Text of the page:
By Ann E. Marimow
Washington Post Staff Writer
Saturday, January 19, 2008
Montgomery County government officials finalized an agreement yesterday with music producer Live Nation to open one of its Fillmore venues in Silver Spring, a project the county estimates will generate $1.1 million in annual state and local revenue.
The $13.5 million deal with the Los Angeles-based company seeks to address concerns from neighbors about rowdy crowds by setting a 1 a.m. curfew for shows and a midnight cut-off for alcohol sales, in addition to assuring Montgomery's taxpayers that they are getting a good return on their investment.
"With Live Nation, we are partnering with a first-class company with a successful track record for bringing the very best to music lovers," County Executive Isiah Leggett (D) said in a statement.
Live Nation's regional vice president, Ted Mankin, said the 2,000-person venue would feature a diverse lineup, from reggae to rock to jazz, giving the Washington region "more options and more opportunity."
The announcement closes a tense period for Leggett, who resurrected the live music project when earlier negotiations with the Alexandria-based Birchmere Music Hall collapsed after five years of talks by his predecessor, Douglas M. Duncan. Leggett faced criticism from some County Council members and residents who questioned his decision to work with Live Nation without first considering a competing offer from Seth Hurwitz, the owner of the District's 9:30 Club.
The presidents of a dozen Silver Spring civic associations wrote to Leggett in November to express "disappointment with the process." The group said a "more open, transparent, competitive process would likely have resulted in multiple attractive proposals."
Alan Friedman, co-founder of a Silver Spring revitalization group, said yesterday that the county and Live Nation had responded to the community's interest in a wide variety of music and the creation of a citizen advisory board.
Attention now turns to the council, the General Assembly and the Lee Development Group, a Silver Spring company willing to donate land for the project. Leggett's chief administrative officer, Timothy Firestine, and Bruce H. Lee, the company's president, have begun trying to build support on the council for a separate agreement that would provide the company with a measure of protection to develop its property surrounding the music hall.
Opening a venue at the old JC Penney site, at Colesville Road and Georgia Avenue, relies on $8 million in taxpayer funds, with $4 million each approved by the council and the legislature. Live Nation has agreed to contribute $2 million to outfit the 32,000-square-foot building and cover any cost overruns.
Leggett's administration reached a tentative deal with the company in September after talks soured last summer with the Birchmere. Once a letter of intent was signed, Leggett refused to consider Hurwitz's offer, saying it would damage the county's credibility for future business deals.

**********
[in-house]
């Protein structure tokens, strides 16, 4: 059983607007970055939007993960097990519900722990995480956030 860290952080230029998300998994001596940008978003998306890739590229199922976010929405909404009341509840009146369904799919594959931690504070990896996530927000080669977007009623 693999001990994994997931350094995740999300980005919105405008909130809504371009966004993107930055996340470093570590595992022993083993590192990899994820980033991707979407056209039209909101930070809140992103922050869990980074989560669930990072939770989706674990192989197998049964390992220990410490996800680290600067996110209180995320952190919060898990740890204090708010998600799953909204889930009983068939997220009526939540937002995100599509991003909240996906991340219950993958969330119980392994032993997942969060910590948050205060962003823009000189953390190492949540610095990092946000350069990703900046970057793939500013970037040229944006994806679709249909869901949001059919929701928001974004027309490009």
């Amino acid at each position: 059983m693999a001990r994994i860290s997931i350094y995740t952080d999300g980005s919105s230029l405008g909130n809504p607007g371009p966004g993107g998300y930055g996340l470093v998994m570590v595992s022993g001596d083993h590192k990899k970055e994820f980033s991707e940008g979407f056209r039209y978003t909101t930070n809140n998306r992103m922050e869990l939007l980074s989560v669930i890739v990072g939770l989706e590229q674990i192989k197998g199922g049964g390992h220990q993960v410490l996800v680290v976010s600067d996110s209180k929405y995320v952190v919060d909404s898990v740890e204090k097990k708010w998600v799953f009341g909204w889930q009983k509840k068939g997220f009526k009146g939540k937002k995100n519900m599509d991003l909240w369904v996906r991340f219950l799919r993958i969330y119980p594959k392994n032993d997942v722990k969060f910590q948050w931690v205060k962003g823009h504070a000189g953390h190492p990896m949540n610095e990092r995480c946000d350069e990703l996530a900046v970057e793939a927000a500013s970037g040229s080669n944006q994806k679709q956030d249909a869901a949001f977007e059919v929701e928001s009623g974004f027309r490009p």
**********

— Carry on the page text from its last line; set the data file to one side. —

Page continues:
Under the 20-year lease agreement, Live Nation will pay the county annual rent of $90,000 for the first five years, a reduced rate that the Leggett administration said is appropriate because the company is investing in the venue and will be responsible for upkeep, including structural maintenance.
The county eliminated the right of Live Nation in a preliminary agreement to eventually purchase the building, giving taxpayers a long-term asset for their $8 million investment, Firestine said. According to an economic analysis by the county, the $1.1 million in state and local tax revenue generated by the venue would more than cover the $355,000 in interest payments on the bonds backing the deal, resulting in a $712,000 net annual profit.
In finalizing a deal, the county tried to ensure broad access for community events such as graduations. The agreement gives county officials free use of the venue six times a year. Thirty additional events can be booked for community groups at a discounted rate not to exceed $3,000.
Live Nation also agreed to some neighborly gestures: an annual $30,000 contribution to the nonprofit Celebrate Silver Spring Foundation; an annual auction of concert memorabilia to benefit community groups that Leggett identifies; and six free tickets to each event to be distributed by the county executive.
The agreement calls for opening the venue in July 2010, which will depend on funding from the state and the council. Gov. Martin O'Malley (D) included $2 million in his fiscal 2009 spending plan, subject to legislative approval.
Hurwitz, saying he can deliver a better deal to taxpayers, is taking his case to Montgomery's legislative delegation. As one alternative, he had offered to build the venue without a taxpayer subsidy.
Leggett is just beginning to make his pitch to the council for approval of an agreement with the property owners. In exchange for donating the land, worth an estimated $3.5 million, the Lee company wants guarantees that the music venue would not interfere with its project, Firestine said.
Council members offered mixed responses to the deal yesterday.
Marc Elrich (D-At Large) said he remains unconvinced of the economic benefit.
"I still think it was a rip-off and we could have done better," he said.
Council member Phil Andrews (D-Gaithersburg-Rockville) called it a "good deal" and praised Leggett for keeping what he called "prime property" in the county's hands. Council member Marilyn Praisner (D-Eastern County), meanwhile, questioned the wisdom of owning another arts facility, which takes it off the property tax rolls.
Staff writer John Wagner contributed to this report.